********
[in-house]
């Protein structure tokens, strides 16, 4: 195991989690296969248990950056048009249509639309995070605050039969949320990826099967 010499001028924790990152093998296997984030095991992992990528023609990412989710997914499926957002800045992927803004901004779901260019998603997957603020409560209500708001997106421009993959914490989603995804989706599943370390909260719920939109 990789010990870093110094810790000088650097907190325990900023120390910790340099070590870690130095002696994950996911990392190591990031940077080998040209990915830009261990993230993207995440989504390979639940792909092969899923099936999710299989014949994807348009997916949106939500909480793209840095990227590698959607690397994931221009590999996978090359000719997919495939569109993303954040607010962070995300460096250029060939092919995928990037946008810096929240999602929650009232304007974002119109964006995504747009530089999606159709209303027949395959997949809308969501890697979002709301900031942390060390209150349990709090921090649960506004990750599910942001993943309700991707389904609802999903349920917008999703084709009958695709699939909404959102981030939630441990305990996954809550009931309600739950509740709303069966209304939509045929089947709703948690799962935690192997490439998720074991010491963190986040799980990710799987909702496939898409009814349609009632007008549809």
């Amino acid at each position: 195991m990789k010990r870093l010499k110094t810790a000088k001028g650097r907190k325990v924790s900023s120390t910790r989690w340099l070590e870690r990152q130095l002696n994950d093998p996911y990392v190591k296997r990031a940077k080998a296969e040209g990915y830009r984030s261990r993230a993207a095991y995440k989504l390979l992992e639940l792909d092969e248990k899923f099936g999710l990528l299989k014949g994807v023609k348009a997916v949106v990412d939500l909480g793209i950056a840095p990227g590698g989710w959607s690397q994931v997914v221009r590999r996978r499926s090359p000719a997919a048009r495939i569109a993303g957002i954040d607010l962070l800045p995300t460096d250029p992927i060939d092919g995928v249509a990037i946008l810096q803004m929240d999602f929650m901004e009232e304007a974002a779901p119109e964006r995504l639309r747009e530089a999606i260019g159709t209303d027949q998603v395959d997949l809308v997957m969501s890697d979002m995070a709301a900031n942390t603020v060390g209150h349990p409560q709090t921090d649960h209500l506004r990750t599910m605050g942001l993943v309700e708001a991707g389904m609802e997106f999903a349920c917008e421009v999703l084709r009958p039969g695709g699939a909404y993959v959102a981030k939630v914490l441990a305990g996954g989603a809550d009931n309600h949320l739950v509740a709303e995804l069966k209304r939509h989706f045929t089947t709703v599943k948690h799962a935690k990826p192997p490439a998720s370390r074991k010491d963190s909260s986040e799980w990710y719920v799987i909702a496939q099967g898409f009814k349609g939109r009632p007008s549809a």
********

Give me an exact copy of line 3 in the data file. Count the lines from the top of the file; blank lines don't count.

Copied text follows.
């Amino acid at each position: 195991m990789k010990r870093l010499k110094t810790a000088k001028g650097r907190k325990v924790s900023s120390t910790r989690w340099l070590e870690r990152q130095l002696n994950d093998p996911y990392v190591k296997r990031a940077k080998a296969e040209g990915y830009r984030s261990r993230a993207a095991y995440k989504l390979l992992e639940l792909d092969e248990k899923f099936g999710l990528l299989k014949g994807v023609k348009a997916v949106v990412d939500l909480g793209i950056a840095p990227g590698g989710w959607s690397q994931v997914v221009r590999r996978r499926s090359p000719a997919a048009r495939i569109a993303g957002i954040d607010l962070l800045p995300t460096d250029p992927i060939d092919g995928v249509a990037i946008l810096q803004m929240d999602f929650m901004e009232e304007a974002a779901p119109e964006r995504l639309r747009e530089a999606i260019g159709t209303d027949q998603v395959d997949l809308v997957m969501s890697d979002m995070a709301a900031n942390t603020v060390g209150h349990p409560q709090t921090d649960h209500l506004r990750t599910m605050g942001l993943v309700e708001a991707g389904m609802e997106f999903a349920c917008e421009v999703l084709r009958p039969g695709g699939a909404y993959v959102a981030k939630v914490l441990a305990g996954g989603a809550d009931n309600h949320l739950v509740a709303e995804l069966k209304r939509h989706f045929t089947t709703v599943k948690h799962a935690k990826p192997p490439a998720s370390r074991k010491d963190s909260s986040e799980w990710y719920v799987i909702a496939q099967g898409f009814k349609g939109r009632p007008s549809a």